Origin: Fire Emblem (Fire Emblem: Blazing Sword)
Plays In: Overworld Map for Lyn's Story
Status: Original Composition
Composed by: Yuka Tsujiyoko
Now here I find myself in a peculiar predicament. This song, which hails from the seventh Fire Emblem title (don't let the confusing localized title fool you), is probably the most nostalgia-laden song in the whole series. Anyone who's read this blog knows this is right up my alley: after all, discovering EarthBound and Kirby Super Star years after they'd released was a huge part of my childhood, and the way their respective nostalgia bled into my own is nothing less than mindblowing to me today.
Yet here we have a game that came during my time; one that passed me by. For whatever reason, Fire Emblem was never on my radar despite its landmark release in America--after all, it was the first Fire Emblem game coming stateside! Though I passed it up, however, it still found a sizable audience in America, one I interacted with frequently on the long-gone Nsider Forums. Every member frequently sung the game's praises, none the least that of an acquaintance who casually claimed she beat the game over forty times.
It was no wonder they fell in love with it; after all, this particular installment was designed with new foreign players in mind. It was the first Fire Emblem title to include the player as an actual character via in-game tactician, who slowly learned the ropes under the character Lyn's careful guidance. As with any good SRPG, it slowly sinks its addictive hooks into you. In fact, it may very well be the series masterpiece.
Fast-forward to 2008. I spot a used copy at GameStop and, having recently been awakened to Fire Emblem's glory thanks to Path of Radiance, I pick it up. Soon after Lyn's introduction, this song plays. Unlike the sweet nostalgia of EarthBound, however, I'm hit with a sense of melancholy, for Nsider had only closed a half-year ago, in the fall of 2007. While I was still in touch with several friends from there, all excited that I finally picked the game up, I could only look back and wonder about those I lost forever. All the pre-teen boys who worshipped Lyn, people who used the avatar of the healer Serra (whose awkward position made it look like she was about to poke you), those who kept making fun of Jaffar's name...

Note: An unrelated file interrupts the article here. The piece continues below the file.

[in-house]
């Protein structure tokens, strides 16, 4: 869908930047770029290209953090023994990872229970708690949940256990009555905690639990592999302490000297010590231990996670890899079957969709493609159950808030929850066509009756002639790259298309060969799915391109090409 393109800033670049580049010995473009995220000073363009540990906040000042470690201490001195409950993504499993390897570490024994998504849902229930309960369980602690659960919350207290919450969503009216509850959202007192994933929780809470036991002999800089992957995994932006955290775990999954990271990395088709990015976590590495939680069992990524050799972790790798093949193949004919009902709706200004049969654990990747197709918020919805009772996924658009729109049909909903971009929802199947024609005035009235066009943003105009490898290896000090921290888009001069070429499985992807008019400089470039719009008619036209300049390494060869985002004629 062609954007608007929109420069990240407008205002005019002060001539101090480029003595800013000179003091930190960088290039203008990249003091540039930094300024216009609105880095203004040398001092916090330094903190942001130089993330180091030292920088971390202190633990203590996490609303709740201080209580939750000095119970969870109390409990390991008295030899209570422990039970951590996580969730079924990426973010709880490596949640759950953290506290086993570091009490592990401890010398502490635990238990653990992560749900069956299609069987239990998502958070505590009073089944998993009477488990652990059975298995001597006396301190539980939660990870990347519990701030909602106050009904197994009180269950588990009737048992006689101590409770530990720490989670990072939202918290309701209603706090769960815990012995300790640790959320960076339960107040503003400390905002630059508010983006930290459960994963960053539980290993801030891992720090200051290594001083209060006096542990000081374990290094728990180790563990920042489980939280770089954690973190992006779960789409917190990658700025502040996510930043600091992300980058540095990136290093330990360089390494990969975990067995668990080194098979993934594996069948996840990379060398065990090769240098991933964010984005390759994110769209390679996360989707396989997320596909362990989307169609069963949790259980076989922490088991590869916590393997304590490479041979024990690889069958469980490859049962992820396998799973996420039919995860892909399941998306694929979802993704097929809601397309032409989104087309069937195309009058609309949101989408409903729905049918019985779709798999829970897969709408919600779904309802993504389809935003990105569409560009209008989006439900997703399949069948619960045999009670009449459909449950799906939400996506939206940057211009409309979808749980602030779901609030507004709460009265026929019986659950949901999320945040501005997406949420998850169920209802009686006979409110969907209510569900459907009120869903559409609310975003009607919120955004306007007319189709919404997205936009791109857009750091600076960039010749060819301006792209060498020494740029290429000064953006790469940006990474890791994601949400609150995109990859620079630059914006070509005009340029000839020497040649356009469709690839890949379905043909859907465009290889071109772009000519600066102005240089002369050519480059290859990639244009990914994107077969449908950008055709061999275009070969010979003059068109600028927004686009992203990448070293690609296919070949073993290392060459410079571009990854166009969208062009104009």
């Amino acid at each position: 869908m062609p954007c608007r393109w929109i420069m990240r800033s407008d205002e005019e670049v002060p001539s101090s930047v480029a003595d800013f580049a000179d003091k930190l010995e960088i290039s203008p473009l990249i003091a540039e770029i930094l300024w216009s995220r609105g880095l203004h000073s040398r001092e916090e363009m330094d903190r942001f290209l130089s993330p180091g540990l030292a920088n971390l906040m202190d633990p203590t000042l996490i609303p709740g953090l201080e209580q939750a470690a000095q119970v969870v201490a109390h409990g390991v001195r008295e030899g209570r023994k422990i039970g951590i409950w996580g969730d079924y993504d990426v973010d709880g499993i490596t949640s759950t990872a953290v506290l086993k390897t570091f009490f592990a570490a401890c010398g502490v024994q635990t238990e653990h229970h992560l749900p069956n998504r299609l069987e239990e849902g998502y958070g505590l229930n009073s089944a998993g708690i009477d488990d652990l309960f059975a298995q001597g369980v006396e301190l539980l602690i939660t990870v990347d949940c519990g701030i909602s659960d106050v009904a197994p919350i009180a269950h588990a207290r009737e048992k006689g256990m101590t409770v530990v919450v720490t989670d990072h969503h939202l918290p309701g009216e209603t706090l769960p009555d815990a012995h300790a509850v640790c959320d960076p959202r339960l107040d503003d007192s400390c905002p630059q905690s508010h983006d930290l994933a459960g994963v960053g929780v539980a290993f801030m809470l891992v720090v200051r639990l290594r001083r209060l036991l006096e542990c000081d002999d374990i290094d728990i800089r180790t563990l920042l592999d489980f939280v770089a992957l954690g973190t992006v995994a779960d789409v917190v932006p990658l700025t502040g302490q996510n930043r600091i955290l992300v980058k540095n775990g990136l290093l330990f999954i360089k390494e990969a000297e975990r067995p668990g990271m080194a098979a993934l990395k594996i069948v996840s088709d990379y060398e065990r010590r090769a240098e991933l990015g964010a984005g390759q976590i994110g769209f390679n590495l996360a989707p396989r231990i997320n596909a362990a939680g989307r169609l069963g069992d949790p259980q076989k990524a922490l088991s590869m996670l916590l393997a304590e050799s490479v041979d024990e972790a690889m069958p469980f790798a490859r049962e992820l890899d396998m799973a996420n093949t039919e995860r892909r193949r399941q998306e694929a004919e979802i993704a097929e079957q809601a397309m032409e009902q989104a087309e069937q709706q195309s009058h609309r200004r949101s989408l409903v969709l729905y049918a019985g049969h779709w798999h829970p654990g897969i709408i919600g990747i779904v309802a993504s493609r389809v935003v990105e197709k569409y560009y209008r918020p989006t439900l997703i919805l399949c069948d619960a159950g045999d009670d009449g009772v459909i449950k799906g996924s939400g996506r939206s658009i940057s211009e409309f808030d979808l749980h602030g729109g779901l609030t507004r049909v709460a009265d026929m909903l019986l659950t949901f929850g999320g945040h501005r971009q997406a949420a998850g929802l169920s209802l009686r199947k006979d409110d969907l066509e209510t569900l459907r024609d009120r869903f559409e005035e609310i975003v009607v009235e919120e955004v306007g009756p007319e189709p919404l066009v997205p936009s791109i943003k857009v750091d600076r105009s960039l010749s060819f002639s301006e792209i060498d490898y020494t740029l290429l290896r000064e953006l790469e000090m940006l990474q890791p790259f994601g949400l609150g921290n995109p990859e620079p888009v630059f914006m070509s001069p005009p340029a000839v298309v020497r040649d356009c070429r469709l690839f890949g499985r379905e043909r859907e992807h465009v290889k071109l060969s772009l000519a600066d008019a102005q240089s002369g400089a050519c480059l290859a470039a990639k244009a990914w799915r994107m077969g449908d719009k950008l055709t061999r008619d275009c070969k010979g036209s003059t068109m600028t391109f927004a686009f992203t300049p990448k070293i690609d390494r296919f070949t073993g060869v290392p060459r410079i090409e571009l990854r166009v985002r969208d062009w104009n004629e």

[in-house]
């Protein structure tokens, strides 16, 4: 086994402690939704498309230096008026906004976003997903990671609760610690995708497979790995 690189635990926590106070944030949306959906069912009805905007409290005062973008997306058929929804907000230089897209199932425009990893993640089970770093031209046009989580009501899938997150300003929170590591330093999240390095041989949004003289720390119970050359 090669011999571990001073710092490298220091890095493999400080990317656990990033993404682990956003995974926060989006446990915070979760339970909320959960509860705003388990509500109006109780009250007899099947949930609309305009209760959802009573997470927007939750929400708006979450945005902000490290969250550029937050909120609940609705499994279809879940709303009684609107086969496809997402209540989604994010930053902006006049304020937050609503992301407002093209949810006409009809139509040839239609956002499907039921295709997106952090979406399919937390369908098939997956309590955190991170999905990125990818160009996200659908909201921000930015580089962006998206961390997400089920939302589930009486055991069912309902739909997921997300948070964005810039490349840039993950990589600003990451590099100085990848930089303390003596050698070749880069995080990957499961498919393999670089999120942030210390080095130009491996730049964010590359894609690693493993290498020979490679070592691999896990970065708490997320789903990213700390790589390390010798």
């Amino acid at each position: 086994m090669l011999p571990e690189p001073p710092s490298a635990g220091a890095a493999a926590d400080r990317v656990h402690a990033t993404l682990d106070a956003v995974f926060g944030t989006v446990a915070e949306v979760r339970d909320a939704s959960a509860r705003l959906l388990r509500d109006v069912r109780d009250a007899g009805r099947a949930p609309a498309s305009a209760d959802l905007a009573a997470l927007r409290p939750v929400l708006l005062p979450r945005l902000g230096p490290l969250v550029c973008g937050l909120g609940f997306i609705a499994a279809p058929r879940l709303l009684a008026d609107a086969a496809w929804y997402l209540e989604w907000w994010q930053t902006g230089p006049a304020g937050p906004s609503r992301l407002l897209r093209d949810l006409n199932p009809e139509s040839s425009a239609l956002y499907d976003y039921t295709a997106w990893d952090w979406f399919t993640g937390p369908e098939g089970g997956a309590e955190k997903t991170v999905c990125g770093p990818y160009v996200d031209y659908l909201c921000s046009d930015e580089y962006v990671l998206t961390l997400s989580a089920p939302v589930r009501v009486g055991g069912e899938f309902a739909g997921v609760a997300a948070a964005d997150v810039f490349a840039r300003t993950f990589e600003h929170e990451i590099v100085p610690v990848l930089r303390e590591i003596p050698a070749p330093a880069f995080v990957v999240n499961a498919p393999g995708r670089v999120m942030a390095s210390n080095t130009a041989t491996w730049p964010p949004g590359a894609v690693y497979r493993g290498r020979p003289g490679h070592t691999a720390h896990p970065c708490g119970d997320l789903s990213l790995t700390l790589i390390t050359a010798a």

Most of all, I wondered how my friend was doing, the one who beat it over forty times. Had she beaten it even more? Was it still her favorite game? Did this song make her sigh with wistfulness, just like Kirby Super Star and Smash Bros. Melee made me do so long ago?
Except, it wasn't quite like either of those cases. It wasn't a game that came out before my time, yet I passed it up when it arrived into my own. I was no longer a boy filled with dreams, but a hardened teenager worried about what my future held. As was too often the case, I was now reminded of a time I would never get back.
Had I played it just a few years earlier, I was certain it'd give birth to the warm nostalgia it was supposed to exude...but it would perhaps be far more painful.
Funny how game music can evoke feelings they never meant to summon. Anyone could tell this particular track, Winds Across the Plains, has all the makings of a journey's beginning. It plays during what's basically an extended tutorial, but it's the rare kind that's lovingly remembered upon by gamers. While it's undoubtedly in part to how they're introduced as an actual character, this wistful song undeniably plays a role.
How many others feel the same about wistful game music? Does Dire, Dire Docks make people sad? Aquatic Ambiance? Smiles and Tears? How many were intended to make players cry? Were they intended to make me feel nostalgic about an age long past...?
Today, I'm a much more healthy human being, so Winds Across the Plains no longer holds such away over me. I can listen to its DLC cameo in Fire Emblem: Awakening just fine. I smile when I hear it in the above video, where the song was orchestrated for last year's Fire Emblem 25th Anniversary Concert in Japan. I wonder if it'll ever be arranged for Smash Bros.
I still wonder about my friend; namely, how many times she's heard this by now. I hope she's doing alright.
Final Thoughts: Man, I want to hear that concert. I know they just released a DVD, but I want a CD to import, dang it!